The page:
On the level of interior design, digitally imaged textiles can be converted into uniquely printed sheets, towels, bed covers, upholstery, wall covering. The list goes on (even lampshades).

On the level of clothing design, you can find everything from bathing suits to scarves to tank tops. What used to be the realm of only vinyl appliques affixed to t-shirts with heat and pressure has expanded into detailed photographic imagery printed on every possible clothing substrate. For instance, shirts for sale at the beach now have intricate art across the entire surface of the garment, in contrast to prior designs that were confined to a small rectangle on the front of the shirt. Keep in mind, also, that these new printing techniques can also be used for hats, messenger bags, and other promotional give-aways (emblazoned with your logo) for distribution at trade shows.

Regarding workflow, some items are printed directly. Shirts and hats are examples. If your product is small and can lie flat, you can print directly on the item.

In contrast, for larger items (large fabric wall coverings, for instance, or long runs of pattern-printed fabric destined for designer dresses), you may want to print directly on the rolls of fabric and then convert the printed textile to usable items after the custom printing stage.

Finally, there’s the technology, which is the main point of this blog article. Here you currently have two options: inkjet and dye sublimation. In large measure, which of these you choose will depend on the material on which you’re printing.

Inkjet Is for Natural Fibers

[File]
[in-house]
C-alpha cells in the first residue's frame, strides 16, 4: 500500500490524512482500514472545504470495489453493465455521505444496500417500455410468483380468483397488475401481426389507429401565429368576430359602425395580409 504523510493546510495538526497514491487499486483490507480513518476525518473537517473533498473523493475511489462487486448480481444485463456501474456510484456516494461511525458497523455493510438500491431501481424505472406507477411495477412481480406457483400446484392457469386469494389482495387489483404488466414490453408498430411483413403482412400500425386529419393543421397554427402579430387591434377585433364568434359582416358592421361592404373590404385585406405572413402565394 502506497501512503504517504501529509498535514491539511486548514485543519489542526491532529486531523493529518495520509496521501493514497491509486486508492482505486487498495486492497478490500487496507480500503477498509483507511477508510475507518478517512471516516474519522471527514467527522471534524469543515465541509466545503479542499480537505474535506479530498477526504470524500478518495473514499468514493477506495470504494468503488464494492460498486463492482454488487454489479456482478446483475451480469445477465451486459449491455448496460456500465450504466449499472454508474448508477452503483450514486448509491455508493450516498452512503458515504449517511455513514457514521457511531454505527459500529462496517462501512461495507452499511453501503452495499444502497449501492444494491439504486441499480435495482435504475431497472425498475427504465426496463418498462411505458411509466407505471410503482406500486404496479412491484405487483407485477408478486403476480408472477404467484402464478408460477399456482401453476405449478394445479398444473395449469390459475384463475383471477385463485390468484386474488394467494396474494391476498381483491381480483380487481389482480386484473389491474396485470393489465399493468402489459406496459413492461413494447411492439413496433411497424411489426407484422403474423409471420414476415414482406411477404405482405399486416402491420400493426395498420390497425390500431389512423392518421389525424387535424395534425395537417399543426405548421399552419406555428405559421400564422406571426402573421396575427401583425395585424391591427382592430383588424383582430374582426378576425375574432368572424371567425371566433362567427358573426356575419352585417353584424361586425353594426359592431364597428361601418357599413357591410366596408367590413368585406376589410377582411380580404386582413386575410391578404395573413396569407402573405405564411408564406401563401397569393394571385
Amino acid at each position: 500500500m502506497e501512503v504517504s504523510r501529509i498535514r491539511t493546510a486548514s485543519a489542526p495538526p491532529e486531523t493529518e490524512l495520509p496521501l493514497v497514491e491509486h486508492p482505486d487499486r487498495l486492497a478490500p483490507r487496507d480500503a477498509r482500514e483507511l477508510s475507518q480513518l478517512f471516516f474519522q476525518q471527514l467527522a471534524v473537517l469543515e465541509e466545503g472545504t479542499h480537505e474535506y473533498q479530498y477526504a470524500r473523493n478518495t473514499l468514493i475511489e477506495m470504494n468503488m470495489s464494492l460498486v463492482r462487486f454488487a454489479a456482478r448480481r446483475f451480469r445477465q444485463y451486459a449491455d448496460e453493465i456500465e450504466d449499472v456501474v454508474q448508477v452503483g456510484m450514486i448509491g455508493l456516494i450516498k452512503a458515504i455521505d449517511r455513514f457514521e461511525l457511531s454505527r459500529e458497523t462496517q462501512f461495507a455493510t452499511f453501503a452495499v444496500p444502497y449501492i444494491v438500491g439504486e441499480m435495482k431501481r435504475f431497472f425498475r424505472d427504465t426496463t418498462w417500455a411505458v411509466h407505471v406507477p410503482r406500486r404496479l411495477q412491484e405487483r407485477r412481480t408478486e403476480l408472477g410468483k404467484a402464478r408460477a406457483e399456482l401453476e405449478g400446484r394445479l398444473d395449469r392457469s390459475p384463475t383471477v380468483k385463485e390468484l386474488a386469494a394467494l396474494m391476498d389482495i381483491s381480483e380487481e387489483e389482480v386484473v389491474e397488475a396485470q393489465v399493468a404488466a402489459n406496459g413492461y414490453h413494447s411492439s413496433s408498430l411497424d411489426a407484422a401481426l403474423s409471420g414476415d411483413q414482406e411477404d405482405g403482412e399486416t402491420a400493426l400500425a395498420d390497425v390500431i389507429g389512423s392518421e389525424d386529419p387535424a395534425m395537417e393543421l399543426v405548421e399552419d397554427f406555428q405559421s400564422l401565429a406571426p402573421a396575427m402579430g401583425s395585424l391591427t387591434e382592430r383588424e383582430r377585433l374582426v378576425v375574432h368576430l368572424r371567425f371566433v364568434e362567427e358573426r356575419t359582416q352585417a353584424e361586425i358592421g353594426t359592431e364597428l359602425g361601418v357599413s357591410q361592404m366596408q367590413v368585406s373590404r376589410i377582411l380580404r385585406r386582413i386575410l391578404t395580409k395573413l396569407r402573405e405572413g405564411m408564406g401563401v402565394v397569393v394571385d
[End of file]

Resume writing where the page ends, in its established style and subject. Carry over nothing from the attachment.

If you’re printing on cotton, you will choose direct inkjet printing. The nozzles of the inkjet printer will spray droplets of ink onto the surface of the fabric. Pre-treating the fabric before the application of ink and post-treating the fabric with heat will help bond the ink particles to the substrate, whether a pre-made t-shirt or a bolt of fabric.

These are the pros and cons of this technology:


  1. You can print on cotton. You really cannot use dye sublimation to print on cotton unless you first add a polymer coating to the cotton.
  2. You can print larger substrates (Reid Broendel of Ironmark notes in “Advantages of Direct Printing vs. Dye Sublimation” that the inkjet maximum width is about 16 feet, whereas the dye sublimation maximum width is closer to 10 feet. What this means is that you have fewer sewn-together sections of the printed fabric with inkjet printing.)
  3. You can easily gang up multiple inkjet printing jobs, allowing faster throughput, lower costs, and the ability to do short print runs economically and quickly.
  4. Like dye sublimation, direct inkjet printing allows for incredibly detailed photographic imagery at much higher resolutions than possible with screen printing (another alternative for printing on fabric).
  5. The process is faster than dye sublimation.


  1. Colors are less intense than in dye sublimation printing.
  2. Sometimes the crispness of detail is less than in dye sublimation printing. (Reid Broendel of Ironmark notes in “Advantages of Direct Printing vs. Dye Sublimation” that this can also be affected by ink types, fabric types, pre-treatment methods and materials, and temperature.)